Frequently Asked Questions
(The following information applies in the state of Minnesota only.)
dying without a will you are “intestate”. This means that the state, not you, decides how your property is to be distributed. Minnesota’s rules for intestate succession say that your property will be distributed in the following manner:
*If your spouse survives you, your spouse receives:
– All of your property if you die without children
– All of your property if your surviving issue are issue you had with your surviving spouse
– The first 150,000 plus 1/2 of the balance of your intestate estate if all of your issue are issue you had with your surviving spouse, but your surviving spouse has issue that are not issue of yours
*If you have no surviving spouse, or all property is not given to your surviving spouse is distributed to the following persons:
– Your children in equal shares, or if you have none, to their issue, or if you have none;
– Your parents, or if you have none;
– Your brothers and sisters or their children, or if you have none;
– Your grandparents 1/2 to your father’s side and 1/2 to your mother’s side, or their children or their descendants, or if you have none;
– Aunts, uncles, children and grandchildren or deceased uncles and aunts, or if you have none;
– To the State of Minnesota
Anyone that may take part of your estate through the above means must survive you by 120 hours.
Any person making a will must be at least 18 years old and of sound mind.
A will must be signed by the person making the will (testator). Another person may sign the will for the testator if the testator is unable to sign the will for his or herself. This must be done at the direction of and in the presence of the testator. The will must be signed in the presence of at least two witnesses. Anyone may serve as a witness of the signing of the will, even someone who has an interest in the will being signed.
Minnesota does recognize self-proving wills. This is a page which is attached to your will and allows your executor to file the will without the witnesses being found.
A codicil is an amendment or addition to a will that you have already executed. A codicil may be as simple as changing or adding a name or a number, or it can be as complex as rewriting or adding whole new sections to your existing will. A codicil to your will becomes part of your will and will be read together with your will to figure out what you want done with your assets at your death.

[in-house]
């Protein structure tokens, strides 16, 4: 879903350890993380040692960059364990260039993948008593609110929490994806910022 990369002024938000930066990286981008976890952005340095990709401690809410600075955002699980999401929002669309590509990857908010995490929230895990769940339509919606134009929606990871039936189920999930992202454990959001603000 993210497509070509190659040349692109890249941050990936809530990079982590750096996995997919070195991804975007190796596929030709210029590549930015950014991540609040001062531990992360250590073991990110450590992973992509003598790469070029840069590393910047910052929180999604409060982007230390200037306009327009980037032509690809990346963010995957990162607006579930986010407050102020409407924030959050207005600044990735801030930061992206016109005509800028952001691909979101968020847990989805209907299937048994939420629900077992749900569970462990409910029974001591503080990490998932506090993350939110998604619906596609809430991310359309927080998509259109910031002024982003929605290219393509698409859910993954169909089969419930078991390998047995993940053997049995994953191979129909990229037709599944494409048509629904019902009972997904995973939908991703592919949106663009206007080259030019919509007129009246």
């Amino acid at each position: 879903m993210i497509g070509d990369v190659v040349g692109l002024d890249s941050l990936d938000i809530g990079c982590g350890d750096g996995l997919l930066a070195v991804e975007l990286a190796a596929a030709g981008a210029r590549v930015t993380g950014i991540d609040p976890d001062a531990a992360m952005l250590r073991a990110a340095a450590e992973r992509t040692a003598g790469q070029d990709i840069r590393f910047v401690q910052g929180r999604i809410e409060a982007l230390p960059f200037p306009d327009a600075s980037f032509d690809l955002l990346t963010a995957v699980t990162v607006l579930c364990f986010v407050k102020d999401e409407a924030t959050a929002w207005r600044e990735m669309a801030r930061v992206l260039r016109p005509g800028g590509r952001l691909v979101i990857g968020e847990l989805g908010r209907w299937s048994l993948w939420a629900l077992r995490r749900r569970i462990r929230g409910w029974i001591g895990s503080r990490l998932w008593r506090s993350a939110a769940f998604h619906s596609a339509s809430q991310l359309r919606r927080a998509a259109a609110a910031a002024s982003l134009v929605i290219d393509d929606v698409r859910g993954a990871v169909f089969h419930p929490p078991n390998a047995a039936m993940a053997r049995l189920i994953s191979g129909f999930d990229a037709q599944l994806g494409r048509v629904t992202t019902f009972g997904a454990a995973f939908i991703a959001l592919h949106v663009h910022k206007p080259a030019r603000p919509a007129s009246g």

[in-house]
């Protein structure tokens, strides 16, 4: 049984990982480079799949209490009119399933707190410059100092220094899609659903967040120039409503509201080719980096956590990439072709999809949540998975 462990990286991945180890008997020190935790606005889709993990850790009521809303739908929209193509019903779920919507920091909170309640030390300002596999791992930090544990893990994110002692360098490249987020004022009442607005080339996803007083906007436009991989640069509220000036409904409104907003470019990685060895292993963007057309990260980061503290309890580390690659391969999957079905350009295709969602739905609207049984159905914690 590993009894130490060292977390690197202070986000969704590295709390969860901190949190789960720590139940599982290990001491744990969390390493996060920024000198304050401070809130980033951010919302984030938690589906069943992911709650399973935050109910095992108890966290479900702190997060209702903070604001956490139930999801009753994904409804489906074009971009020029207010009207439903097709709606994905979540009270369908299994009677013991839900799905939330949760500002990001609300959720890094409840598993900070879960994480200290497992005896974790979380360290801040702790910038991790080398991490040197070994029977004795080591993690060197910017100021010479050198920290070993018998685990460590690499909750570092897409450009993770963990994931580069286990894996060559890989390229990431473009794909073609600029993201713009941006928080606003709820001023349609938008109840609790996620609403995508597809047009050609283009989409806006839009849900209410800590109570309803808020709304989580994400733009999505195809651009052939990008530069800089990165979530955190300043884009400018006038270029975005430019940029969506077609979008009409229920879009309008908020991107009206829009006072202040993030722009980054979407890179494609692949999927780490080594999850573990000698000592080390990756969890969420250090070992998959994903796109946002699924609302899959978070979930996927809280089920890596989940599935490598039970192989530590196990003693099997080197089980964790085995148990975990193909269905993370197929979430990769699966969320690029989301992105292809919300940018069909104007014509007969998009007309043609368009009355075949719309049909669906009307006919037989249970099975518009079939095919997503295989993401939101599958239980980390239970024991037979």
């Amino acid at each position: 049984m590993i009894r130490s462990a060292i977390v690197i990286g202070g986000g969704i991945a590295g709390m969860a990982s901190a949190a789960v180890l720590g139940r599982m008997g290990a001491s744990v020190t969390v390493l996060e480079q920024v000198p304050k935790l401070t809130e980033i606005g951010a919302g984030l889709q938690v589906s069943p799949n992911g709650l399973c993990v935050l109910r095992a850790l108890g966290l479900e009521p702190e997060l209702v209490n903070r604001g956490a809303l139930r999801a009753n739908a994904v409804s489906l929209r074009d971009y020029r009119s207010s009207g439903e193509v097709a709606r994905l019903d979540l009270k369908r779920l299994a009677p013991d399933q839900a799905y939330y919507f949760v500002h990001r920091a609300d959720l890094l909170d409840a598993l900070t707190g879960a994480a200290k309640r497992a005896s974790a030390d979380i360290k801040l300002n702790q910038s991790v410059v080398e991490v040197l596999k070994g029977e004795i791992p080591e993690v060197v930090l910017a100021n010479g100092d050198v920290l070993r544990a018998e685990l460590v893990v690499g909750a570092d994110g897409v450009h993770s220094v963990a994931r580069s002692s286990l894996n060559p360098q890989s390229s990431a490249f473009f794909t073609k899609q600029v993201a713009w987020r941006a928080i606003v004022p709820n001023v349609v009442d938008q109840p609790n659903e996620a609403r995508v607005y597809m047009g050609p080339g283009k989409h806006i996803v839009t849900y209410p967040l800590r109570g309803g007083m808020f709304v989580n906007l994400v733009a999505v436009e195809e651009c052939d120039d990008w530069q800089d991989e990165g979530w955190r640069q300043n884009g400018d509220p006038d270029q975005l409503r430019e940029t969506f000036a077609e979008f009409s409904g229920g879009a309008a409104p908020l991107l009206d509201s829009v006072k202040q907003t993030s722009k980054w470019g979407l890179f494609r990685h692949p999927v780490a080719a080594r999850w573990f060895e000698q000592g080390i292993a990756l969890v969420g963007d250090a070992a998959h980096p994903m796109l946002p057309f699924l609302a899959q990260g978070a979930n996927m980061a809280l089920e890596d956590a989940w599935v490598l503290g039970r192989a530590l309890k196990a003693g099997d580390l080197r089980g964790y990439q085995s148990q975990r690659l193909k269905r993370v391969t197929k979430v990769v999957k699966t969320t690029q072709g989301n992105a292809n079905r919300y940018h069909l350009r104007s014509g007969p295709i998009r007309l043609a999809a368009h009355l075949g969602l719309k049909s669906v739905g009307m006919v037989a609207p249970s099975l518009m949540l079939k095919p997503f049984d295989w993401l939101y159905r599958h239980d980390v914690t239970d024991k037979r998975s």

A codicil must be executed in the same manner as required by your state for a will. Generally this means that that you will need two witnesses and perhaps a notary to have your codicil be accepted.
Yes you can make changes or revoke your will at any time. Remember, your will does not become effective until you have died. In order to revoke or change your will, there are some important rules you need to follow.
One way to make changes to a will is to make a codicil, which is an amendment to a will. Another way is to make an entirely new will, which revokes and takes precedence over any older wills. A codicil is a separate document however it must be signed and witnessed in the same fashion as a regular will. Because of these formalities, it is usually easier just to make, and execute, a new will.
In Minnesota you cannot revive an old will simply by destroying the new will you have signed. It is possible to revive your old will; however this can only be done in one of three ways:
– By executing a codicil, which states your intent to revive your old will
– By executing a new writing stating you are reviving your old will. This writing must be executed in the same manner as a valid will.
– By “republishing”, or resigning your prior will by re-executing it in front of 2 witnesses
In Minnesota, if you marry after you execute your will, your new spouse will be entitled to whatever they would have been entitled to if you were to have died without a will (See: “What if I die without a will?” above). This is true unless your will provides your new spouse with a greater share of your estate, or it appears clear that you executed your will knowing you were getting married and you intentionally omitted your new spouse.
If you divorce after you have executed your will all portions of your will that make mention of or give anything to your ex-spouse are revoked automatically.
If you have or adopt a child after you execute your will that new child will take the portion of your estate, after your surviving spouse, that they would have been entitled to if you had died without a will (See: “What if I die without a will?” above).